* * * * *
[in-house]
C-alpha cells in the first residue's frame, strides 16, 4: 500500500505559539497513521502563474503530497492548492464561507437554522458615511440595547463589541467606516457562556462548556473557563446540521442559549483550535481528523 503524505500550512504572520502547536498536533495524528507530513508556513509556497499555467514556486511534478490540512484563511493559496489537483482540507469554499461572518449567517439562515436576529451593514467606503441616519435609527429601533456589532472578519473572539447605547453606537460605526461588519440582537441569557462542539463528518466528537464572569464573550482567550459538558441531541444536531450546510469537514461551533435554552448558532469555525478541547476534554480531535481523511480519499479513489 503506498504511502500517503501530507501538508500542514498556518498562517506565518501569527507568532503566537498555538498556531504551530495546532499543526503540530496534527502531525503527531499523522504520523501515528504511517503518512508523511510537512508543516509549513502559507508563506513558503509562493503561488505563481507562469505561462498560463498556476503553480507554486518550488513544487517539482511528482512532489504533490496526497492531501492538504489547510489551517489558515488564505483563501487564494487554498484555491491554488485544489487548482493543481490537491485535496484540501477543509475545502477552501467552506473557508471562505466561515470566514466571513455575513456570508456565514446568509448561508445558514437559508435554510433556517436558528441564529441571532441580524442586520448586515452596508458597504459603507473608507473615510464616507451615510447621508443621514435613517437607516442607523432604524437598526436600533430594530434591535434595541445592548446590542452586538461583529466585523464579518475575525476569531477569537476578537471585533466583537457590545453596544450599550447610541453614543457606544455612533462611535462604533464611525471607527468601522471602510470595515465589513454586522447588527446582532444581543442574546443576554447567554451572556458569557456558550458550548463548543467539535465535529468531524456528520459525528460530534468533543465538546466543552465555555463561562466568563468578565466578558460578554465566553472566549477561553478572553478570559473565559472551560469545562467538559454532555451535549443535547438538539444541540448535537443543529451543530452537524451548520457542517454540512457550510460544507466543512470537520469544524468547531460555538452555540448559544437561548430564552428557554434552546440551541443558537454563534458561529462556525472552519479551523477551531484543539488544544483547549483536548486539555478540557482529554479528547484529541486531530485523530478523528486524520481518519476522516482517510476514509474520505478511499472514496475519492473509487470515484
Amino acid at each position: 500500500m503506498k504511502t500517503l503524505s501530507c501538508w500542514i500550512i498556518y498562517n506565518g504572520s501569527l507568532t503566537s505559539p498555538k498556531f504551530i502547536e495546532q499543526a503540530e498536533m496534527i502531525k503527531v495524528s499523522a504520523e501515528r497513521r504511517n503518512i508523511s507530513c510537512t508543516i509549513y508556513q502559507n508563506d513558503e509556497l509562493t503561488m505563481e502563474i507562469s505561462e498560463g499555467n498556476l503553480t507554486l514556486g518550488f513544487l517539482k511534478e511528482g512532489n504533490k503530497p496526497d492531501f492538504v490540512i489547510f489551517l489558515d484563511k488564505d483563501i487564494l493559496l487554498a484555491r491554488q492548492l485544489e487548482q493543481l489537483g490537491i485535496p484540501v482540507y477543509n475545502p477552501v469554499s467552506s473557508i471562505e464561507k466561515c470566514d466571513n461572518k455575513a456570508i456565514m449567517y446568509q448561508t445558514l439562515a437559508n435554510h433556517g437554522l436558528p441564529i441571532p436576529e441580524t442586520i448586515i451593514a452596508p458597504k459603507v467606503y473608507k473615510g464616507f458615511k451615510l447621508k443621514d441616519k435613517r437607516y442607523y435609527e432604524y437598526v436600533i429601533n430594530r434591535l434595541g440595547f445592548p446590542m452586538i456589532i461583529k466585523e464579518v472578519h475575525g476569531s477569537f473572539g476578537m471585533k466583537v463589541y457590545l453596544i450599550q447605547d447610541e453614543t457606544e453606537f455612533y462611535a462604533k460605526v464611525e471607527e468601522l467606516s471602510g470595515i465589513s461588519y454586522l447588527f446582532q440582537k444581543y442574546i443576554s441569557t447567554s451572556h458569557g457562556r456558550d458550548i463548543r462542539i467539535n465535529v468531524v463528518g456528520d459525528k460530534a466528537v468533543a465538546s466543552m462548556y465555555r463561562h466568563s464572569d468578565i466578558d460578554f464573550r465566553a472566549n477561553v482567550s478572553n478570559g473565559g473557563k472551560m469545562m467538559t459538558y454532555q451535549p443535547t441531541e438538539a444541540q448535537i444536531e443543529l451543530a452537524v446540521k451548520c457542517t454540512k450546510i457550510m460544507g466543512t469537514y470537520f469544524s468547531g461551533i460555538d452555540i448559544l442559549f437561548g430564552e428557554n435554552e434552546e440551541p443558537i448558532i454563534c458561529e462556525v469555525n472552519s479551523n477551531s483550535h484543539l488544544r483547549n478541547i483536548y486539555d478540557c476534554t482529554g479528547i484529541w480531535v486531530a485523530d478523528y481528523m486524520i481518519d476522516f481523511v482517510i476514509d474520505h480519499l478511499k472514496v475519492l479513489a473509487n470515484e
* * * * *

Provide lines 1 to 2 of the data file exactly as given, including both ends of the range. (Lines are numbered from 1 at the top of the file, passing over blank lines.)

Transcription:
[in-house]
C-alpha cells in the first residue's frame, strides 16, 4: 500500500505559539497513521502563474503530497492548492464561507437554522458615511440595547463589541467606516457562556462548556473557563446540521442559549483550535481528523 503524505500550512504572520502547536498536533495524528507530513508556513509556497499555467514556486511534478490540512484563511493559496489537483482540507469554499461572518449567517439562515436576529451593514467606503441616519435609527429601533456589532472578519473572539447605547453606537460605526461588519440582537441569557462542539463528518466528537464572569464573550482567550459538558441531541444536531450546510469537514461551533435554552448558532469555525478541547476534554480531535481523511480519499479513489 503506498504511502500517503501530507501538508500542514498556518498562517506565518501569527507568532503566537498555538498556531504551530495546532499543526503540530496534527502531525503527531499523522504520523501515528504511517503518512508523511510537512508543516509549513502559507508563506513558503509562493503561488505563481507562469505561462498560463498556476503553480507554486518550488513544487517539482511528482512532489504533490496526497492531501492538504489547510489551517489558515488564505483563501487564494487554498484555491491554488485544489487548482493543481490537491485535496484540501477543509475545502477552501467552506473557508471562505466561515470566514466571513455575513456570508456565514446568509448561508445558514437559508435554510433556517436558528441564529441571532441580524442586520448586515452596508458597504459603507473608507473615510464616507451615510447621508443621514435613517437607516442607523432604524437598526436600533430594530434591535434595541445592548446590542452586538461583529466585523464579518475575525476569531477569537476578537471585533466583537457590545453596544450599550447610541453614543457606544455612533462611535462604533464611525471607527468601522471602510470595515465589513454586522447588527446582532444581543442574546443576554447567554451572556458569557456558550458550548463548543467539535465535529468531524456528520459525528460530534468533543465538546466543552465555555463561562466568563468578565466578558460578554465566553472566549477561553478572553478570559473565559472551560469545562467538559454532555451535549443535547438538539444541540448535537443543529451543530452537524451548520457542517454540512457550510460544507466543512470537520469544524468547531460555538452555540448559544437561548430564552428557554434552546440551541443558537454563534458561529462556525472552519479551523477551531484543539488544544483547549483536548486539555478540557482529554479528547484529541486531530485523530478523528486524520481518519476522516482517510476514509474520505478511499472514496475519492473509487470515484